Powers and Middle East

Acknowledgement that the current American administration proposed "rebalancing" of national foreign resources in favor of Asia may entail instability in the short term and regional power vacuum in the long run[14]. This contributes to the fact that Washington is trying to attract a number of global players in controlling the situation in the Middle East, primarily within the so-called the strategy of «global engagement»[15]. But the problem is that the existing world powers have neither aspiration to take the place of the United States in the region nor the opportunity to do so. Regional players are also looking for a new "center of gravity" and trying to work out new approaches to the Middle East politics in the light of reduction of the U.S. involvement.

China's increasing demand for energy for its booming economy means that the country will not only be interested in the security of trade routes from the Persian Gulf, but also in political stability in the whole region[16]. One can judge about the possible involvement of China in the matters of the Middle East by the fact that Beijing already undertakes considerable measures in Pakistan and Afghanistan to stabilize and protect trade routes and to provide the safety of its economic projects[17]. However, it is worth noting that, unlike the U.S., China separates military and political cooperation from the ideological component, thereby focusing only on security issues and not interfering in the internal affairs of the partner countries and therefore not imposing standards of behaviour.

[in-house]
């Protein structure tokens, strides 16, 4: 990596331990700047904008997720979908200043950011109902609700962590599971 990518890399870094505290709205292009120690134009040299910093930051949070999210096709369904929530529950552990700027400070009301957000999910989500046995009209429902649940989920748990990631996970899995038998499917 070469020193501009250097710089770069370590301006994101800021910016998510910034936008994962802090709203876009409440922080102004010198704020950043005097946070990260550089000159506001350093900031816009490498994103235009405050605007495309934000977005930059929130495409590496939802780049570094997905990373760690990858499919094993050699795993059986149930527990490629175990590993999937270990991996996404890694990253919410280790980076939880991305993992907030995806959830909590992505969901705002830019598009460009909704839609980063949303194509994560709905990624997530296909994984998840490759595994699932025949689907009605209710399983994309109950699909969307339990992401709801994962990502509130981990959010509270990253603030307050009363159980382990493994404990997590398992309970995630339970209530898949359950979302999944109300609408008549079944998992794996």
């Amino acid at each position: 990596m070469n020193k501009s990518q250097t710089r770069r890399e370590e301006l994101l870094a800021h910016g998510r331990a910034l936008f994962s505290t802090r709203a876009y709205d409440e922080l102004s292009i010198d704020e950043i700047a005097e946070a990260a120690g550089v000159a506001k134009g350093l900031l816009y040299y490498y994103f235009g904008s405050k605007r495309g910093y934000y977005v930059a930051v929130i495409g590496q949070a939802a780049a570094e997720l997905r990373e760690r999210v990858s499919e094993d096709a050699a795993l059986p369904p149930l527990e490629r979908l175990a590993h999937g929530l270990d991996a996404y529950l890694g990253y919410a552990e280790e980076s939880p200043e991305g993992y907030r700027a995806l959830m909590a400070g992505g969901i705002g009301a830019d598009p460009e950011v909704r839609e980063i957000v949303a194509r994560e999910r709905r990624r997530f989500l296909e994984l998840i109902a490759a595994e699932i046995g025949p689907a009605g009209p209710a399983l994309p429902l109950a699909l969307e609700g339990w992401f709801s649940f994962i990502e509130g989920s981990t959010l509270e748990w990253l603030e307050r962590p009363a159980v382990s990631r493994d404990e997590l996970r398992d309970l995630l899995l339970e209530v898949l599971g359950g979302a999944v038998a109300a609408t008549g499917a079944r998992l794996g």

This circumstance makes China a welcome trading partner for the oil-rich Gulf countries, which are making desperate attempts to diversify its foreign relations with non-Western countries[18]. The absence of poor democratic credentials of these regimes makes them a target for criticism from Western partners, creating obstacles to trade and political cooperation. But in spite of the internal request for more Chinese involvement in the region, Beijing is actively adheres to extremely cautious policy of passive participation in the political process in the Middle East, it is not intending to replace the U.S. as the determining force, and thereby seeks to avoid strategic miscalculations made by Washington[19].

Countries of the region look at another traditional global power - Europe. The European powers recognized the dependence of their national economies on the supplies of Middle Eastern oil and gas, and thus its interest in stability, but so far, as many analysts state, the EU has not formed a unified position on the Middle East[20]. Value based foreign policy sometimes hinders Europe form developing deeper ties with the countries in the Middle East. Another important point is the humanitarian crisis in the region, which has a direct connection with the stability of the European countries, especially in the context of migration chaos of the last 5 years[21]. Despite the desire to be a decisive actor, Europe is all the same does not have sufficient resources, especially due to the current budget crisis and problems in the functioning of the pan-European institutions.